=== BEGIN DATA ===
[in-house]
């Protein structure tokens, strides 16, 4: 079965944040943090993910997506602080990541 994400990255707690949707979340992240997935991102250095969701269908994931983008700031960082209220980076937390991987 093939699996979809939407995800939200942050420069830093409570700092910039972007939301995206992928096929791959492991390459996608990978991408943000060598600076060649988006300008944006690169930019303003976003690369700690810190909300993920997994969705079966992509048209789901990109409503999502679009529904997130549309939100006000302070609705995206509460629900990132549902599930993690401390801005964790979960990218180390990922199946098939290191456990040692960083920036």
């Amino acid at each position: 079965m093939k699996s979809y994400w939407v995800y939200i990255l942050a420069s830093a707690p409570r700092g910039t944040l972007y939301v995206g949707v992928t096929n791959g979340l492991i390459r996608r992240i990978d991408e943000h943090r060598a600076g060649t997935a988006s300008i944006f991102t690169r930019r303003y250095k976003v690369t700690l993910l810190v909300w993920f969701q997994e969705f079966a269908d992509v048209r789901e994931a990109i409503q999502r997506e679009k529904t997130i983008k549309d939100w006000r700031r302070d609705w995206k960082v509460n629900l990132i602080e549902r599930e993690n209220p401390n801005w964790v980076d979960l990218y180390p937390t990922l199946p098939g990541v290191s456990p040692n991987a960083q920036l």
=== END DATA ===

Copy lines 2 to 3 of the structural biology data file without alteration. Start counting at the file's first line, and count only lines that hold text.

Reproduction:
């Protein structure tokens, strides 16, 4: 079965944040943090993910997506602080990541 994400990255707690949707979340992240997935991102250095969701269908994931983008700031960082209220980076937390991987 093939699996979809939407995800939200942050420069830093409570700092910039972007939301995206992928096929791959492991390459996608990978991408943000060598600076060649988006300008944006690169930019303003976003690369700690810190909300993920997994969705079966992509048209789901990109409503999502679009529904997130549309939100006000302070609705995206509460629900990132549902599930993690401390801005964790979960990218180390990922199946098939290191456990040692960083920036």
């Amino acid at each position: 079965m093939k699996s979809y994400w939407v995800y939200i990255l942050a420069s830093a707690p409570r700092g910039t944040l972007y939301v995206g949707v992928t096929n791959g979340l492991i390459r996608r992240i990978d991408e943000h943090r060598a600076g060649t997935a988006s300008i944006f991102t690169r930019r303003y250095k976003v690369t700690l993910l810190v909300w993920f969701q997994e969705f079966a269908d992509v048209r789901e994931a990109i409503q999502r997506e679009k529904t997130i983008k549309d939100w006000r700031r302070d609705w995206k960082v509460n629900l990132i602080e549902r599930e993690n209220p401390n801005w964790v980076d979960l990218y180390p937390t990922l199946p098939g990541v290191s456990p040692n991987a960083q920036l």